AFTER suffering defeat at this country’s highest appellate court, Chief Justice Ivor Archie said he was nonetheless “heartened by the decision of the Privy Council.”
In a statement, Archie said he welcomed the strong statements of principle and good sense of the ruling, adding that it was his hope that he will not need in the future to go to the courts to establish his rights.
Archie, who is in Tobago, earlier this year challenged the Law Association’s investigation of allegations of misconduct against him. His complaints about the process were dismissed by the local appellate court and yesterday by the Privy Council, which broke convention by delivering the ruling during itsrecess. It pointed out that the local courts dealt with the “important and sensitive” matter with commendable speed, and likewise, it too expedited the hearing of the appeal.
Archie, in his statement, said he instructed his legal team to take the matter to court as a last resort when the LATT, he said, “declared that they could hold a member of the judiciary to ‘account.’”
He sent his statement through his legal team and not through the Judiciary’s court and protocol department as he has done in the past. In late July, Archie drew the ire of two of his judges over a press statement sent on the Judiciary’s letterhead pertaining to his case in the Privy Council. Justices Carol Gobin and Frank Seepersad criticised Archie’s failure to consult with judges, and both were of the opinion that Archie instituted the case before the Privy Council in his private capacity, and not by or on behalf of the Judiciary.
Archie’s appeal was heard by Lady Brenda Hale and Lords Reed, Kerr, Wilson, and Sumption. In their ruling, written by Hale, the court held that the association “had the power to make a formal complaint where this is justified and the duty to defend the judiciary against unjustified criticism.
“Some inquiry to establish whether or not there is a prima facie case for making a complaint is the obvious way to reconcile those two purposes,” Hale wrote.
In rejecting Archie’s challenge, the law lords also lifted the injunction which prevented the association’s council from going to its membership for directions on what steps it should take with the legal advice received from its external advisers, and the report of its own investigating committee.
The association commissioned the report and the retainer for advice in December after its president Douglas Mendes, SC, and senior member Elton Prescott, SC, met with Archie to express their concern over the growing condemnation of his actions in office and to inform him of its intent to probe the allegations against him. These include claims that he sought to expedite HDC housing for certain individuals and that he discussed judges’ security with a third party.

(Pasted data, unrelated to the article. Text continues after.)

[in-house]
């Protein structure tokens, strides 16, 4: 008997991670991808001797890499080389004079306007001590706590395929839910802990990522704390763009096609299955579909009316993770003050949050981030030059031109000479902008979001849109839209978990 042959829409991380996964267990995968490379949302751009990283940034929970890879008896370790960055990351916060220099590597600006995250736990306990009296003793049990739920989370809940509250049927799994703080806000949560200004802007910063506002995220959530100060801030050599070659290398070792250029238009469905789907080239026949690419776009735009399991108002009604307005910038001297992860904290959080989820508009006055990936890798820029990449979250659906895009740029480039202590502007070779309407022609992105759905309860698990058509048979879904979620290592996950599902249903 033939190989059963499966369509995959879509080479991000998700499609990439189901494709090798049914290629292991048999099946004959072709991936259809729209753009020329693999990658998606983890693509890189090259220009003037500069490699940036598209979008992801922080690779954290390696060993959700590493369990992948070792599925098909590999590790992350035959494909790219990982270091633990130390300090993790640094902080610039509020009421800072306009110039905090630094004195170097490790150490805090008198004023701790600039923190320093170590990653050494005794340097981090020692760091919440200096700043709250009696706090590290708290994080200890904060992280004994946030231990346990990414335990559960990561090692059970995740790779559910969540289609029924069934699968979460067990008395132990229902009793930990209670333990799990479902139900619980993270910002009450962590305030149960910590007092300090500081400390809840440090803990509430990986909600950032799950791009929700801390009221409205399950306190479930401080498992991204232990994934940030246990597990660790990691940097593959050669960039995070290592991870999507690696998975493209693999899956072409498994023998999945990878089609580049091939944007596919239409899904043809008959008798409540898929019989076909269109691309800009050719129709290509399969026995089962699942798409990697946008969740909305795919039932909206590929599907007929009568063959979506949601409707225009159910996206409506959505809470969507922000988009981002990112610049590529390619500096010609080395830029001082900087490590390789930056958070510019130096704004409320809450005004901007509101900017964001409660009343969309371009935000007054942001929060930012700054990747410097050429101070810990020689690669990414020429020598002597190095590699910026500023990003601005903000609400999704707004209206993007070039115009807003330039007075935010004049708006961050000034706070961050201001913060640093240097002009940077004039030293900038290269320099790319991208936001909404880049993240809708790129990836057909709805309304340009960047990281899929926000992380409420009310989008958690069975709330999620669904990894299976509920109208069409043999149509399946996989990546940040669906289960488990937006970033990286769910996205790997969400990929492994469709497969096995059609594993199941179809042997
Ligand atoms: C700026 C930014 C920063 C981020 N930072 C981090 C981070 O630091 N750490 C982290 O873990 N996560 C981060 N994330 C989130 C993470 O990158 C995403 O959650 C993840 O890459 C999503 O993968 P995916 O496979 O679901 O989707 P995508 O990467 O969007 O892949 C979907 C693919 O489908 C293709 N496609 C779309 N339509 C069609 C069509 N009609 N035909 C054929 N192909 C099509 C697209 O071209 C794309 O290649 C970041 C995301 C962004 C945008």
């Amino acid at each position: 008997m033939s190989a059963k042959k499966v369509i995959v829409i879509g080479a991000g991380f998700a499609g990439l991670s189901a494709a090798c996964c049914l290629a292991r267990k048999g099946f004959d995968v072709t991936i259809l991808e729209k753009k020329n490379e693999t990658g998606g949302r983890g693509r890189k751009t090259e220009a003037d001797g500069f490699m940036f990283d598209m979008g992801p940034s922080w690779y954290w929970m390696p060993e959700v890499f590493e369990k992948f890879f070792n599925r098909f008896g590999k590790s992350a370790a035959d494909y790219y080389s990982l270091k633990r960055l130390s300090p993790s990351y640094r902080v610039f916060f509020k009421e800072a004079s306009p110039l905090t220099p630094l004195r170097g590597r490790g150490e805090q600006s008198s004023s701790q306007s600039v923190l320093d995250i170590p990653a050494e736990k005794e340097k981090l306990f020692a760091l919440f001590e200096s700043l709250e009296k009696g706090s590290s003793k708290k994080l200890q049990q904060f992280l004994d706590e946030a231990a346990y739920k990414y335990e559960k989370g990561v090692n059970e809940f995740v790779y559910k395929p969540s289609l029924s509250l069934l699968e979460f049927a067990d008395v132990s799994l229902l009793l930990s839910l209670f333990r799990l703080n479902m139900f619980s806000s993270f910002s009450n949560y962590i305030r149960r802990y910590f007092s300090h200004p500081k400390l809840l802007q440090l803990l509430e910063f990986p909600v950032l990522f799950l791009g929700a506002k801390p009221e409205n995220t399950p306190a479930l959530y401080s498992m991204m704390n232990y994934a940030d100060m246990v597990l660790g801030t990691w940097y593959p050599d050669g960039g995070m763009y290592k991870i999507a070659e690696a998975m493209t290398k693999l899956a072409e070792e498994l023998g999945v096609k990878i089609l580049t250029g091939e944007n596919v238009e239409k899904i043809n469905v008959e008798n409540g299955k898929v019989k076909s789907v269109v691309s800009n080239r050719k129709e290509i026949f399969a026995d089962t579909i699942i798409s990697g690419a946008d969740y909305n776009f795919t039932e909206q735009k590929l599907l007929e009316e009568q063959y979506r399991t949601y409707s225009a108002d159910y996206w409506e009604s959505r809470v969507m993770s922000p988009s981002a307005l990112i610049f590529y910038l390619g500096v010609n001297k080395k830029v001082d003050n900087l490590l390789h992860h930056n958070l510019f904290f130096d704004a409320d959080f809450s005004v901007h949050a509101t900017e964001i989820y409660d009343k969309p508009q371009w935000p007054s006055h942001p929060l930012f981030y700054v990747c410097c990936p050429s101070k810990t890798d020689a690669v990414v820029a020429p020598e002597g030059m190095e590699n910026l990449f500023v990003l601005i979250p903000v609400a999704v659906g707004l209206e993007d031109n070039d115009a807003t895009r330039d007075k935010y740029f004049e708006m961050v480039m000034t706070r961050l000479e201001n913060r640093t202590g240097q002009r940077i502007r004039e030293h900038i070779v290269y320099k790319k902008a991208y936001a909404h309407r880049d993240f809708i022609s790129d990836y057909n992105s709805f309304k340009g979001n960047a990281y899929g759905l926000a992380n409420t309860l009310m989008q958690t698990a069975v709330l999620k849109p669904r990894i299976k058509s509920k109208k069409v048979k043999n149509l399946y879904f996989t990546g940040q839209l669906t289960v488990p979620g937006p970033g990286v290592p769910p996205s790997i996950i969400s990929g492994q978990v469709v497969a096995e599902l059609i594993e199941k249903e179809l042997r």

He has denied the allegations, although admitting he had from time to time recommended people for HDC housing.
The two SCs retained were Eamon Harrison Courtenay, a former AG of Belize, and president of the Grenada Bar Association Francis Alexis. The Privy Council’s ruling now clears the way for the special meeting, which was originally scheduled for March.
Hale said the Legal Profession Act empowered the LATT to make a complaint and there was nothing to prevent it from conducting an inquiry before doing so.
“In the board’s view, the crucial question was whether the allegations were sufficiently serious to have the potential to undermine the administration of justice and the rule of law. If they are, then taking some action to promote, support and maintain the administration of justice and the rule of law clearly falls within section 5(f). There is then power under section 5(g) to do such things as are conducive to achieving that purpose.”
Legal sources have pointed out that although the LATT, or any member of the public, can make a complaint to the prime minister, he still had the discretion to invoke Section 137 of the Constitution by sending it to the president for further action.
In the PC ruling, Hale, in response to concerns raised by Archie’s lawyers that the shadow 137 investigation by the LATT had the potential to cause damage to the administration of justice as well as Archie, as it was not a formal affair, said the association was “in no position to make findings of fact which are in any way binding upon the Chief Justice or upon any tribunal which might be established under section 137.”
She said the most it could do was to consider, after examination, if it was satisfied that the allegations had no merit, or if its further steps might include referring a complaint to the prime minister.
“The LATT has no power to ‘hold the Chief Justice accountable.’ But it does have the power to make a formal complaint where this is justified and the duty to defend the judiciary against unjustified criticism. Some inquiry to establish whether there or not there is a prima facie case for making a complaint is the obvious way to reconcile those two purposes,” Hale said.
“Indeed, as a body of lawyers who have so far proceeded with considerable caution, they might be thought better able to conduct such an investigation and present its conclusions in a responsible manner than many others.
“The LATT will be conscious of any possible legal constraints relating to the publication of its report. But, as the Court of Appeal so comprehensively explained, Section 137 of the Constitution is not one of them.” The law lords also pointed out that the LATT’s investigative committee was not the same as a Section 137 tribunal, as it had no constitutional status and its report would have no binding effect on anyone.